The award comes as the president deals with a vast array of international challenges, from deciding whether to send more troops to Afghanistan, to how to deal with nuclear-ambitious Iran and North Korea.
Critics are sure to argue that Obama's accomplishments have yet to rival those of previous winners.
Lundestad admitted that the committee knew the world would be surprised by the decision and was aware that the president faces many major decisions ahead in Afghanistan, but added that the committee has made its choice and Obama has "nothing to fear."
"We knew the world would be positive, surprised and some would be stunned," Lundestad said. "We have discussed the situation in Afghanistan. We understand the foreign policy of the United States has to be a very complex one with many different considerations. But we point particularly to the overall approach."
The five-member Nobel Peace Prize committee, in announcing its decision, lauded the president for his work on climate change and international diplomacy.
"Only very rarely has a person, to the same extent as Obama, captured the world's attention and given his people hope for a better future," the chairman of the Norwegian Nobel Committee, Thorbjorn Jagland, said in a statement.
"His diplomacy is founded in the concept of those who are to lead the world must do so on the basis of values and attitude that are shared by the majority of the world's population. For 108 years the Nobel Committee has sought precisely the international policy and those attitudes for which Obama is now the world's leading spokesman. The committee endorses Obama's appeal that now is the time for all of us to take a share of responsibility for a global response for global challenges," the statement said.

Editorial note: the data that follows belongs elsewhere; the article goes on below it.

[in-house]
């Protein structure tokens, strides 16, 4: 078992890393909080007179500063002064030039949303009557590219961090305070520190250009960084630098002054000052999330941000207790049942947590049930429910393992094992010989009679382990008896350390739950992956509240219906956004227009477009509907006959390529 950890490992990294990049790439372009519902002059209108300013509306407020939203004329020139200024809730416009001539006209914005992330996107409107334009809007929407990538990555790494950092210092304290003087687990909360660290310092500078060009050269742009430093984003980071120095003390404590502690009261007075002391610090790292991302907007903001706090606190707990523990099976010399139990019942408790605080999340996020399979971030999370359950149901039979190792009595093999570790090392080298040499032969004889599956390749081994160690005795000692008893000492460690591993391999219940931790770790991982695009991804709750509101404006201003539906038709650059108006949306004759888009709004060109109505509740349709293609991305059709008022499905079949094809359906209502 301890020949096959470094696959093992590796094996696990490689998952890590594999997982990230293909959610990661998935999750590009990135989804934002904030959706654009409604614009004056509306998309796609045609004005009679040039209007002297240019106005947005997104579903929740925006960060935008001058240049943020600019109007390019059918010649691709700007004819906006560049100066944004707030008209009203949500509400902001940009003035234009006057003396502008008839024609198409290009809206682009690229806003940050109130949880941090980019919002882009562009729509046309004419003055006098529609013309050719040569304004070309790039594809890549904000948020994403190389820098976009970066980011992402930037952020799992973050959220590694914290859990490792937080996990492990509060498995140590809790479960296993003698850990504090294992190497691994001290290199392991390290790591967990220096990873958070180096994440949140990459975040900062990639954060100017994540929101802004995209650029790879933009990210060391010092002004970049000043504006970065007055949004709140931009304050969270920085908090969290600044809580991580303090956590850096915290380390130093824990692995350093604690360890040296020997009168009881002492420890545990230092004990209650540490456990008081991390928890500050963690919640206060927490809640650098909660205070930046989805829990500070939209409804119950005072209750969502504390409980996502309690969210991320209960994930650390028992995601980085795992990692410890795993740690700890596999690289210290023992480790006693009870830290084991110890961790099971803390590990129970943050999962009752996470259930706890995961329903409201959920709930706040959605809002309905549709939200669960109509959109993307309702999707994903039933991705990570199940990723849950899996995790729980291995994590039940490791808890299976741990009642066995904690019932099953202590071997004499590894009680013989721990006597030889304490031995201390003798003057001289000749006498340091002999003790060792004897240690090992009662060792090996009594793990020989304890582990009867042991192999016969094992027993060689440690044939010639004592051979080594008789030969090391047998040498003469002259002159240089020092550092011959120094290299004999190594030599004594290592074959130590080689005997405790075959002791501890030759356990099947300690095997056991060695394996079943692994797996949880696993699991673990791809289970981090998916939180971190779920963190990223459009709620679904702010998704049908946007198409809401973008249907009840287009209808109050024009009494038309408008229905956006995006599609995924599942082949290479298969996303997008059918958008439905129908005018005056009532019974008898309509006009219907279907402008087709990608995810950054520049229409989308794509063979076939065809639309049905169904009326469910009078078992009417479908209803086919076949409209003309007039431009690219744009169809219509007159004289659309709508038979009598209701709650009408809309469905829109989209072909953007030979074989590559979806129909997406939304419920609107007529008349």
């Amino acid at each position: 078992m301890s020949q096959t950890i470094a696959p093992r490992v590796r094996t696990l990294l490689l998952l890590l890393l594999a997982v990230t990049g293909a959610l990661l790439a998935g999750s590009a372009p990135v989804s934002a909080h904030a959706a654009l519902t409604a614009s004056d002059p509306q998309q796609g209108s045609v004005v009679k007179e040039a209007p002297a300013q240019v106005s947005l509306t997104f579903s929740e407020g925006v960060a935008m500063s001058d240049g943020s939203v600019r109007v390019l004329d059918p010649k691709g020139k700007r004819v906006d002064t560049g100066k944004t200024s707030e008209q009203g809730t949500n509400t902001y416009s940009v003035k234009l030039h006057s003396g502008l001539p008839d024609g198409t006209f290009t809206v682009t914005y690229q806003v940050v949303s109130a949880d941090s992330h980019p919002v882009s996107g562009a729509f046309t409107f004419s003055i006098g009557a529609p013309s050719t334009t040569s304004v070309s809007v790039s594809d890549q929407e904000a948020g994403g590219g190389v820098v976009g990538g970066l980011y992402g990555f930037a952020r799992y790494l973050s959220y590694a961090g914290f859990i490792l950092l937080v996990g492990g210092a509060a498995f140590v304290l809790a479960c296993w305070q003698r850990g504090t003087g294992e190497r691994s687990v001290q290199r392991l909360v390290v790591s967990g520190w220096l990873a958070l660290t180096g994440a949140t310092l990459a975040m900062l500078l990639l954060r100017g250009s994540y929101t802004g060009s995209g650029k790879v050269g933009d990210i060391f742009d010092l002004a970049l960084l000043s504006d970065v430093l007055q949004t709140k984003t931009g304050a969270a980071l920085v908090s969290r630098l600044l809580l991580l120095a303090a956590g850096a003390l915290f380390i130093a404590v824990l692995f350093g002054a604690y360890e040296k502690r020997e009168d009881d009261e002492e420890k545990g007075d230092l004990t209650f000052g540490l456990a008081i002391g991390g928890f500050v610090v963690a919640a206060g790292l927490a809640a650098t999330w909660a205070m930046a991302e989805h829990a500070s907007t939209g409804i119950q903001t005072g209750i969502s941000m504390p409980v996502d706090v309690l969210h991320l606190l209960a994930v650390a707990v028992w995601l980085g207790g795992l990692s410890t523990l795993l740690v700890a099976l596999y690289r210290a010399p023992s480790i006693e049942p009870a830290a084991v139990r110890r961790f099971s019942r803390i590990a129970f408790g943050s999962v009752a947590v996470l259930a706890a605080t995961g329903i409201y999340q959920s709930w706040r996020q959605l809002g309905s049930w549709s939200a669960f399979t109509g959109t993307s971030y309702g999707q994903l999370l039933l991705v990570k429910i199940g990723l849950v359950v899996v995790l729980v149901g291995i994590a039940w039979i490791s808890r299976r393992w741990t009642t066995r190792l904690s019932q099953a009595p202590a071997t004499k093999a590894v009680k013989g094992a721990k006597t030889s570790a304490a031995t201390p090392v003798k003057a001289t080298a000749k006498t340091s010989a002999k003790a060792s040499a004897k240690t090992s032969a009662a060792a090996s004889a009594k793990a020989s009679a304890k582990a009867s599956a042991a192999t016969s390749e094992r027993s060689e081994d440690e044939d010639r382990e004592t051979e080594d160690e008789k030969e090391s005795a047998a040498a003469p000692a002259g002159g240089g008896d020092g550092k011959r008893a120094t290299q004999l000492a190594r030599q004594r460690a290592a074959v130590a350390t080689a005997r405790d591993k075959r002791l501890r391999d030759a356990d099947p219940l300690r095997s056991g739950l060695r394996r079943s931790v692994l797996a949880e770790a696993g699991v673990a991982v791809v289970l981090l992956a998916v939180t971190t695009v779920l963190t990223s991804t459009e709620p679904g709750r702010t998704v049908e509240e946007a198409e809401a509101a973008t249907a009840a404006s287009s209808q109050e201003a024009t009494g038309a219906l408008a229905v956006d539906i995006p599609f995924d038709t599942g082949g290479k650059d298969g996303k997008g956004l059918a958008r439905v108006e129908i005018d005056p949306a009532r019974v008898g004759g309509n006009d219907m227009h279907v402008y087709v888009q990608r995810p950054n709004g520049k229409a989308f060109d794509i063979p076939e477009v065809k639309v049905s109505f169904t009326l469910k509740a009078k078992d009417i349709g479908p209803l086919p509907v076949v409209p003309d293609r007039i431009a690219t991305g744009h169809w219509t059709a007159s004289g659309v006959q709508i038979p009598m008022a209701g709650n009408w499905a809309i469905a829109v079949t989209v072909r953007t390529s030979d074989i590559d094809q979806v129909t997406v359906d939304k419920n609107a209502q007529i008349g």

When the announcement was made, even those in the room gasped in surprise.
Jagland found himself on the defensive, however, amid some criticism that Obama's work has yet to rival those of others who have won the award, considered an Olympic gold of international presidency.
"If you look at the history of the Nobel Peace Prize, we have on many occasions tried to enhance what many personalities is [are] trying to do," he said.
In his nearly nine months in office, Obama has had many firsts on the international stage -- he was the first U.S. president to address the United Nations General Assembly and the first to personally pitch a U.S. city to the International Olympic Committee. He also spoke at the G-20 meeting, pushed the international community to act on climate change, reached out to the Muslim world with a speech in Cairo in June and met with Israeli and Palestinian leaders in an attempt to accelerate the Middle East peace process.
But in terms of actual accomplishments, the list has yet to be filled, and it remains to be seen whether Obama's overtures to Iran and North Korea on nuclear weapons and to the Middle East have any bearing. His rhetoric on climate change has also been met with some resistance from India and China. In addition, Obama inherited two wars, and the growing violence in Afghanistan and Pakistan remains a key international challenge that the Obama administration still has to tackle.
Worek said throughout the history of the Nobel, the prize has been awarded for accomplishments and results, not for efforts the committee hopes one will make. He said he cannot think of any past precedent for when a prize was "rewarded for hope."